March 3, 1979
| Wilfried Martens|
| January 9, 2001, Brussels, Belgium|
Centre democrate humaniste
Paul Vanden Boeynants Wikipedia
Paul Emile François Henri Vanden Boeynants ( [ˈpʌul vɑndɛn ˈbuinɑnts]; 22 May 1919 – 9 January 2001) was a Belgian politician. He served as the 41st Prime Minister of Belgium for two brief periods (1966–68 and 1978–79).
Vanden Boeynants (called "VDB" by journalists) was born in Forest / Vorst, a municipality in the Brussels-Capital Region. Active as a businessman in the meat industry, he was a Representative for the PSC-CVP between 1949 and 1979. From 1961 to 1966 he led the Christian democrat PSC-CVP (which was in those days a single party). He led the CEPIC, its conservative fraction.
Vanden Boeynants served as minister for the middle class (1958-1961). In 1966, he became Prime Minister of Belgium; he stayed in this post for two years. From 1972-1979 he served as minister of defense. In 1978–1979 he led another Belgian government. Vanden Boeynants then served as chairman of the PSC (1979-1981). He left politics in 1995, and died of pneumonia after undergoing cardiovascular surgery in 2001.
One of his famous expressions, in a unique mixture of Dutch and French, was: Trop is te veel en te veel is trop. ("too many is too much and too much is too many").
Convicted in 1986 for fraud and tax evasion, Vanden Boeynants escaped jail but was sentenced to three years' This prevented him from pursuing mayoral aspirations in Brussels. He underwent a political rehabilitation during the early 1990s.
In a bizarre incident that is still the subject of dispute, Vanden Boeynants was kidnapped on 14 January 1989 by members of the Haemers criminal gang. Three days later, the criminals published a note in the leading Brussels newspaper Le Soir, demanding 30 million Belgian francs in ransom. Vanden Boeynants was released (physically unharmed) a month later, on 13 February, when an undisclosed ransom was paid to the perpetrators. Patrick Haemers, the head of the gang, later committed suicide in prison, whereas two members of his gang managed to escape from the St-Gillis Prison in 1993.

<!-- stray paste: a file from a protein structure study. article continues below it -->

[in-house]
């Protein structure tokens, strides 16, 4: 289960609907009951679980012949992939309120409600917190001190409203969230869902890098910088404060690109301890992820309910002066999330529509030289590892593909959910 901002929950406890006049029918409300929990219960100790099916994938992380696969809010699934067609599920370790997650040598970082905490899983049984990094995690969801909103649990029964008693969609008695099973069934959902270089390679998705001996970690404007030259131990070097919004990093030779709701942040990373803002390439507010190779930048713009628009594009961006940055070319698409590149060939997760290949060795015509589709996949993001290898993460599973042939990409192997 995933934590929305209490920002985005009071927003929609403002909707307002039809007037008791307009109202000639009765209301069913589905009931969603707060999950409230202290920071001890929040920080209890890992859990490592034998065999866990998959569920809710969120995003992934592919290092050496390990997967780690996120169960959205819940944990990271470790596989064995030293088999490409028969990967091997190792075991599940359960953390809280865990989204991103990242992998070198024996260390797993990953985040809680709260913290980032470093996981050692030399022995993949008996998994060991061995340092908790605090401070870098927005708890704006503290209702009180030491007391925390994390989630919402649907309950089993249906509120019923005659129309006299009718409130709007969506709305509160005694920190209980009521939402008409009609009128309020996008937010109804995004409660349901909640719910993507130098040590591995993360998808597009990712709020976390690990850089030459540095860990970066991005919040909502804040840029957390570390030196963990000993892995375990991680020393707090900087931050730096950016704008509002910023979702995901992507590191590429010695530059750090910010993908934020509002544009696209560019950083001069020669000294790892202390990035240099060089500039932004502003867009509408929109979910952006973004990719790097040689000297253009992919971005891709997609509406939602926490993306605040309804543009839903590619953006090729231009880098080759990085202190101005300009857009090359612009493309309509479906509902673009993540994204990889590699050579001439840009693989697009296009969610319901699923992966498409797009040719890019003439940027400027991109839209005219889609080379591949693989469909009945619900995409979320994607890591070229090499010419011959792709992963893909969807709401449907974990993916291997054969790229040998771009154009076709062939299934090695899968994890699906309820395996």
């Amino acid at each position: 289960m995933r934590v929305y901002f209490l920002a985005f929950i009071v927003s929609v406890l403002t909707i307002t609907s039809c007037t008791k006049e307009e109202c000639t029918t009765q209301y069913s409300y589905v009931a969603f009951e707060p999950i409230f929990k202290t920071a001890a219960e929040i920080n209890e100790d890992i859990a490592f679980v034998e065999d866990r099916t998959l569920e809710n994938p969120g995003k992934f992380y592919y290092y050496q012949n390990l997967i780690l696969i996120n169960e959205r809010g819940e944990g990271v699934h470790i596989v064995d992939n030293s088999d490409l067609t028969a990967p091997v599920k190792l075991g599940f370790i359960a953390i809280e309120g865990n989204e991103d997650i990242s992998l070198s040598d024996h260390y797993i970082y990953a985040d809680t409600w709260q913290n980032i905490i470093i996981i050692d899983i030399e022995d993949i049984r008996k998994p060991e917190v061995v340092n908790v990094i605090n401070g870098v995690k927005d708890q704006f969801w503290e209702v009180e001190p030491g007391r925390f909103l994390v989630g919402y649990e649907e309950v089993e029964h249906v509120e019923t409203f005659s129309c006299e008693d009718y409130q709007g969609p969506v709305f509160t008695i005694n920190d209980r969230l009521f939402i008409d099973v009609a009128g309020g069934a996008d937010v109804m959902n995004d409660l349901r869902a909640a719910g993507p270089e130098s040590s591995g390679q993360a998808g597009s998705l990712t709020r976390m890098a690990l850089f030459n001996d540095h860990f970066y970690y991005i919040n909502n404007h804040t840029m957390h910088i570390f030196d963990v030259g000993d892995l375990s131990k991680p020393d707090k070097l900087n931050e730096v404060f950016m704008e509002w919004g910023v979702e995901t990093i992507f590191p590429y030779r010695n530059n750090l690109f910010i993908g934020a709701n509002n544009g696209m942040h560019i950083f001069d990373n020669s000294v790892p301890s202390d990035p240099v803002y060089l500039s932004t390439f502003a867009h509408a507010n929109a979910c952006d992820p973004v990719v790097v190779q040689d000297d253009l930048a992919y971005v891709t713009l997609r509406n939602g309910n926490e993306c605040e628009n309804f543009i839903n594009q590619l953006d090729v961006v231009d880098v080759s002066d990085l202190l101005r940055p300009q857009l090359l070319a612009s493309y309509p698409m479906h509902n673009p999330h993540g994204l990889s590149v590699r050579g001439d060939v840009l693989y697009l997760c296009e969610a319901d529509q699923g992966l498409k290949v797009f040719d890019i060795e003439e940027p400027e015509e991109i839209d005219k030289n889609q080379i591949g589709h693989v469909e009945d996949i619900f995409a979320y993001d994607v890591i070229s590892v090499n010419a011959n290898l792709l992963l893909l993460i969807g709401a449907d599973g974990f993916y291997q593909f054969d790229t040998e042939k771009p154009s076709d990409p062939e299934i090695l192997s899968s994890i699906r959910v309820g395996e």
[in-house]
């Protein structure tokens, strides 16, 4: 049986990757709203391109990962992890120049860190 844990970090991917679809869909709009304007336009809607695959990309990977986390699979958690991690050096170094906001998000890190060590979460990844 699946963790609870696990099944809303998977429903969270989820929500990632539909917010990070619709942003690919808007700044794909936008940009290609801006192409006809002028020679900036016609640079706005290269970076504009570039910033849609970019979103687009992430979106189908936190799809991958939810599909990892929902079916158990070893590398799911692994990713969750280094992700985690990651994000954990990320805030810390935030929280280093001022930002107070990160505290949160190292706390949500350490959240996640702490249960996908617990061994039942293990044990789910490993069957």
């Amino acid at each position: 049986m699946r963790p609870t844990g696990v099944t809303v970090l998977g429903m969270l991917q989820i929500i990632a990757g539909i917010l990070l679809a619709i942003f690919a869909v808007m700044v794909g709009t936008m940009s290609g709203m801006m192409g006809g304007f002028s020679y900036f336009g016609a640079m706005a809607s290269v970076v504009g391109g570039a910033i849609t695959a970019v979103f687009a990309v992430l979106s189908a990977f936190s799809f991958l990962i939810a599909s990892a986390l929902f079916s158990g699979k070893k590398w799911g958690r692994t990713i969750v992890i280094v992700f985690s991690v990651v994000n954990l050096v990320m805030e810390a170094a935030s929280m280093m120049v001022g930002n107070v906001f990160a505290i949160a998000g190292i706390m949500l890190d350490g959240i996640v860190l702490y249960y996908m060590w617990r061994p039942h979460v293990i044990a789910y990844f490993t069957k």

The kidnapping was referenced in a 1989 novelty song by the New Beat band Brussels Sound Revolution called Qui...?, which featured samples from the press conference Vandenboeynants gave after his kidnapping. It was a hit on both sides of the Belgian language border. In Flanders, Belgium it reached the 28th place in the Radio 2 hitparade at the time for one week. Belgium: Minister of State , by Royal Decree.
Belgium: Grand Cordon in the Order of Leopold.
Belgium: Knight Grand Cross in the Order of Leopold II.
Knight Grand Cross in the Order of Saints Michael and George.
Grand Officer in the Legion of Honour.
N. HIRSON, Paul Vanden Boeynants, Brussels, 1969.
Paul DEBOGNE, Les Amis de Paul Vanden Boeynants et leurs Affaires, Ed. Vie Ouvrière, Brussel, 1970.
R. STUYCK, Paul Vanden Boeynants, boeman of supermen?, Brussels, 1973.
Els CLEEMPUT & Alain GUILLAUME, La rançon d'une vie. Paul Vanden Boeynants 30 jours aux mains de Patrick Haemers, Brussels, 1990.
D. ILEGEMS & J. WILLEMS, De avonturen van VDB, Brussels, 1991.
P. HAVAUX & P. MARLET, Sur la piste du crocodile, Brussels, 1994.
Armand DE DECKER, In memoriam Paul Vanden Boeynants, Belgian Senate, 18 January 2001.